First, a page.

On or shortly after Dec. 30, 2010, the world’s last roll of Kodachrome film was processed. It happened at Dwayne’s Photo in Parsons, the last lab in the world to process the film. Manufactured by Eastman Kodak from 1935 to 2009, the film had gone out of fashion, resulting in lower sales and fewer processing labs. For years, Kodachrome was considered the premier color film in the world, favored by photographers for publication in print media. National Geographic photographers built their careers on the film known for its rich saturation and archival durability. Hobbyists loved it, too. If you haven’t photographed with it yourself, maybe you’ve sat through your grandparent’s slideshow featuring you or your parents growing up. I’d wager that many homes still have slide-trays full of Kodachrome memories somewhere in the basement.
When Kodak stopped making the film in 2009 they gave the last roll to photojournalist Steve McCurry. National Geographic documented McCurry and the roll’s journey including processing by Dwayne’s Photo in 2009. Look for a National Geographic TV special to air in spring 2011.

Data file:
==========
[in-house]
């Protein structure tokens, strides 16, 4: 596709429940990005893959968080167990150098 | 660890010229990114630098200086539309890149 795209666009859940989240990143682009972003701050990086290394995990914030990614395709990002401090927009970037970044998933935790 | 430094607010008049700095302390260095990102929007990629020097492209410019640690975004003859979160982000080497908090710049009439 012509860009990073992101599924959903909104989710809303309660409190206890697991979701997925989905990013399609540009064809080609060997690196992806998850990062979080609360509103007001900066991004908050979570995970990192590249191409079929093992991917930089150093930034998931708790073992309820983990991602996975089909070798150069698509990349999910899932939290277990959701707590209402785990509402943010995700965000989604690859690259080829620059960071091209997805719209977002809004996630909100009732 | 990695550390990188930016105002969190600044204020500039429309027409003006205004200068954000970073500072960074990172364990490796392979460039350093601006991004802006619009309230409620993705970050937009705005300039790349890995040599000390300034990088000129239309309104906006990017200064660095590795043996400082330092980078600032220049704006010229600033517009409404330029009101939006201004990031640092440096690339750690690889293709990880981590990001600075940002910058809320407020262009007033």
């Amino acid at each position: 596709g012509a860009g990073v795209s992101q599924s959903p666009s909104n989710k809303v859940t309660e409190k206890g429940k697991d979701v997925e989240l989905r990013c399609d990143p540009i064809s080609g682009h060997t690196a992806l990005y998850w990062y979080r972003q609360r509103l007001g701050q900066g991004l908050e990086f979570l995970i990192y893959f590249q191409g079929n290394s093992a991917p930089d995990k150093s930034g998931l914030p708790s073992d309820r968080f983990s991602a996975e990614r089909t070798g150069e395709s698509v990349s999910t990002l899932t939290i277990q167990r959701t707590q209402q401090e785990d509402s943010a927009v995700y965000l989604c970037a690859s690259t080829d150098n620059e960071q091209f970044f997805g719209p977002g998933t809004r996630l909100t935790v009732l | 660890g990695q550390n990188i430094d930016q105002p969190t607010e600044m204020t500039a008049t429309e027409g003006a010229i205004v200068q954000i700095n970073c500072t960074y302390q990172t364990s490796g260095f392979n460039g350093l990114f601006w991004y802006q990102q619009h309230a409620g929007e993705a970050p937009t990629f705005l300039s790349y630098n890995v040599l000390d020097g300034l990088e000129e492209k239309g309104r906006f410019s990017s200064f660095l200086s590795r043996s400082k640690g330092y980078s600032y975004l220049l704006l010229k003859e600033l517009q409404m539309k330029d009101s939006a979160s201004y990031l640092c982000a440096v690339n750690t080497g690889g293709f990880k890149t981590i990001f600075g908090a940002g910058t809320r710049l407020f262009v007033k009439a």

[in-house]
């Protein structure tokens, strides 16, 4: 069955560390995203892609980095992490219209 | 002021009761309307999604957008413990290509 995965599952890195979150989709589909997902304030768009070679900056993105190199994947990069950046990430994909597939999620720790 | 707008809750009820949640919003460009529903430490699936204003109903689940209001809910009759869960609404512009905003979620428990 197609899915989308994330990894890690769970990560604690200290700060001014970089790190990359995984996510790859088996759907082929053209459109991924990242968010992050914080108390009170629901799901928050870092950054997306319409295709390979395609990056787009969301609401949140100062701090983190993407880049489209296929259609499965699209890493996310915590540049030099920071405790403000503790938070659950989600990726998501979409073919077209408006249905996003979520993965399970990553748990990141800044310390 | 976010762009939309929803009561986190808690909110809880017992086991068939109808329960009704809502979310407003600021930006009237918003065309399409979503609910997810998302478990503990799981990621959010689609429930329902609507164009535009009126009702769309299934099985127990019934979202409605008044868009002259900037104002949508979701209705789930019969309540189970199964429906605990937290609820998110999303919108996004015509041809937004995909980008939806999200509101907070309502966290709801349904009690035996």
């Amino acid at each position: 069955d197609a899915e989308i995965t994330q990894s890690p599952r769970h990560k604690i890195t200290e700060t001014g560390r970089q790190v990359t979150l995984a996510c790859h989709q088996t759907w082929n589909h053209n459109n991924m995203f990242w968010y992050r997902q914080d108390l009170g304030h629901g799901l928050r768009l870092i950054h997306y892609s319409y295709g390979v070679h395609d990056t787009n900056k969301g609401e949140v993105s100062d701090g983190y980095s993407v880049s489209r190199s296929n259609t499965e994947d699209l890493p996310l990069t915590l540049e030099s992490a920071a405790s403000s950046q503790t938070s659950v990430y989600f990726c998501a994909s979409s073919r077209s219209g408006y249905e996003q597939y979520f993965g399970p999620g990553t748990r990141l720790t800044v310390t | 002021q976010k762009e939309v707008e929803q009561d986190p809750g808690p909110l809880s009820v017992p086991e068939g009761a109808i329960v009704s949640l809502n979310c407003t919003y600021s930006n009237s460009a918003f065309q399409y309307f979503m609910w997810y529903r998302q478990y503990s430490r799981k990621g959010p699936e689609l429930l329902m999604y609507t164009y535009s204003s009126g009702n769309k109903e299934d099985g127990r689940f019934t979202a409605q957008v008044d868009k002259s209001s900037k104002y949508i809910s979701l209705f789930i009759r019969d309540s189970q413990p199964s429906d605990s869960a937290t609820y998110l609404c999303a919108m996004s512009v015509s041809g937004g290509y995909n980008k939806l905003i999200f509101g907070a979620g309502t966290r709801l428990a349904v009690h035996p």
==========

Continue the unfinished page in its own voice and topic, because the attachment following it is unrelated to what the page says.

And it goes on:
Our photo staff purchased 10 rolls of expired 2007 Kodachrome off eBay recently. Once we had it in hand, we scratched our heads trying to remember if we had film cameras in working condition and up to the task. But the funny thing was how our whole staff treated the film like it was coated in gold. No subject was deserving of this precious film. I decided it didn’t really matter, and I started directing my camera at common objects around the house whether they were colorful or not. A drying lotus plant, my grey cat, even a roll of old black-and-white negatives curled on a red floor became an interesting subject.
If we correctly exposed the film and created anything of interest, we’ll show samples in a future article.